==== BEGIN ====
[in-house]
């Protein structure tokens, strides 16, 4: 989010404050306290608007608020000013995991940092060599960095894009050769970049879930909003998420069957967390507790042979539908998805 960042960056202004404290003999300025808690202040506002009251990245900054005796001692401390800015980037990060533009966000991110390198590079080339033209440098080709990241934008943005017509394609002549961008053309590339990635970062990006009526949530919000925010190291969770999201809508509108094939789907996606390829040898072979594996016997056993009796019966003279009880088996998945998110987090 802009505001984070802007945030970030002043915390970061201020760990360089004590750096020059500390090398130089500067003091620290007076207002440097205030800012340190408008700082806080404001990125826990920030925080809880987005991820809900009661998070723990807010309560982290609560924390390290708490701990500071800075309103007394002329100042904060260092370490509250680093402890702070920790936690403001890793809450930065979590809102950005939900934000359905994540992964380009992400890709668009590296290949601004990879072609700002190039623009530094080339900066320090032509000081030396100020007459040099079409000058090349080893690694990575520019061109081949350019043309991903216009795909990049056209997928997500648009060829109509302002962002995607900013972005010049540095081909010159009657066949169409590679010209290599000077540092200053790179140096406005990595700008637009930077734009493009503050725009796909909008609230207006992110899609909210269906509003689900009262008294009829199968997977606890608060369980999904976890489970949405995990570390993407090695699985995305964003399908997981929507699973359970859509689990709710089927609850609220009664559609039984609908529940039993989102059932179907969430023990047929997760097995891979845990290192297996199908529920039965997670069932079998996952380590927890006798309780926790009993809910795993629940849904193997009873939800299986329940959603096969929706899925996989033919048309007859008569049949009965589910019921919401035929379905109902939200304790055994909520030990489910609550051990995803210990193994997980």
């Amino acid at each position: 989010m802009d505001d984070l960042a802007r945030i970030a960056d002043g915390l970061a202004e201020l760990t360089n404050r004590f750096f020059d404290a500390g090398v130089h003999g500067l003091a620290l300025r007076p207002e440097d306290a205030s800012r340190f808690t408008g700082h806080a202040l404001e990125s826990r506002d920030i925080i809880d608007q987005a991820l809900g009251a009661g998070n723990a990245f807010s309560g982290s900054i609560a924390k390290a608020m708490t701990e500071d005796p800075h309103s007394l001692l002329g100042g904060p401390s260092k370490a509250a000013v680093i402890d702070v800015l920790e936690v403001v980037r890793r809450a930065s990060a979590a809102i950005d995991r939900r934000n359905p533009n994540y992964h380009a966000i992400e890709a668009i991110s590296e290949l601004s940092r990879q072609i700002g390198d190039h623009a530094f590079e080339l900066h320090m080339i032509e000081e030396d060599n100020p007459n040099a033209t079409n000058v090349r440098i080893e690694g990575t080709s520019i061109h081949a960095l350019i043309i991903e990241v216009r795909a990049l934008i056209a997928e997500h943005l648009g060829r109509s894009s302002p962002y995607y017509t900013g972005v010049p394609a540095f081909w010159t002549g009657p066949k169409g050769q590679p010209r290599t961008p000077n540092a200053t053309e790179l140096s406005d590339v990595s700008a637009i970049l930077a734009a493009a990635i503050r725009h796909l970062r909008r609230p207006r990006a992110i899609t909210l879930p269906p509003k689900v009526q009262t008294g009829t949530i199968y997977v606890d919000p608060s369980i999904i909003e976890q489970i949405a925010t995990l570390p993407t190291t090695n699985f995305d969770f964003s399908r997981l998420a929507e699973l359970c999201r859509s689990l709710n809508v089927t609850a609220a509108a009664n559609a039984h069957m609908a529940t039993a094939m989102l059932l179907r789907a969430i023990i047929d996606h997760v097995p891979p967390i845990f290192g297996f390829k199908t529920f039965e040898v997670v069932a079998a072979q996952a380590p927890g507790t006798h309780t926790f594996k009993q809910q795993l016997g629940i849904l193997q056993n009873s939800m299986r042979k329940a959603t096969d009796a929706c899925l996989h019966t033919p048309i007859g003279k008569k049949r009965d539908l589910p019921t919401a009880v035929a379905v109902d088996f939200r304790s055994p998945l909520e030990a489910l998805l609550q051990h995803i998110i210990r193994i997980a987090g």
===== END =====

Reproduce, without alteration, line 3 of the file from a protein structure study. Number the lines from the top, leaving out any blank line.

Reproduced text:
């Amino acid at each position: 989010m802009d505001d984070l960042a802007r945030i970030a960056d002043g915390l970061a202004e201020l760990t360089n404050r004590f750096f020059d404290a500390g090398v130089h003999g500067l003091a620290l300025r007076p207002e440097d306290a205030s800012r340190f808690t408008g700082h806080a202040l404001e990125s826990r506002d920030i925080i809880d608007q987005a991820l809900g009251a009661g998070n723990a990245f807010s309560g982290s900054i609560a924390k390290a608020m708490t701990e500071d005796p800075h309103s007394l001692l002329g100042g904060p401390s260092k370490a509250a000013v680093i402890d702070v800015l920790e936690v403001v980037r890793r809450a930065s990060a979590a809102i950005d995991r939900r934000n359905p533009n994540y992964h380009a966000i992400e890709a668009i991110s590296e290949l601004s940092r990879q072609i700002g390198d190039h623009a530094f590079e080339l900066h320090m080339i032509e000081e030396d060599n100020p007459n040099a033209t079409n000058v090349r440098i080893e690694g990575t080709s520019i061109h081949a960095l350019i043309i991903e990241v216009r795909a990049l934008i056209a997928e997500h943005l648009g060829r109509s894009s302002p962002y995607y017509t900013g972005v010049p394609a540095f081909w010159t002549g009657p066949k169409g050769q590679p010209r290599t961008p000077n540092a200053t053309e790179l140096s406005d590339v990595s700008a637009i970049l930077a734009a493009a990635i503050r725009h796909l970062r909008r609230p207006r990006a992110i899609t909210l879930p269906p509003k689900v009526q009262t008294g009829t949530i199968y997977v606890d919000p608060s369980i999904i909003e976890q489970i949405a925010t995990l570390p993407t190291t090695n699985f995305d969770f964003s399908r997981l998420a929507e699973l359970c999201r859509s689990l709710n809508v089927t609850a609220a509108a009664n559609a039984h069957m609908a529940t039993a094939m989102l059932l179907r789907a969430i023990i047929d996606h997760v097995p891979p967390i845990f290192g297996f390829k199908t529920f039965e040898v997670v069932a079998a072979q996952a380590p927890g507790t006798h309780t926790f594996k009993q809910q795993l016997g629940i849904l193997q056993n009873s939800m299986r042979k329940a959603t096969d009796a929706c899925l996989h019966t033919p048309i007859g003279k008569k049949r009965d539908l589910p019921t919401a009880v035929a379905v109902d088996f939200r304790s055994p998945l909520e030990a489910l998805l609550q051990h995803i998110i210990r193994i997980a987090g």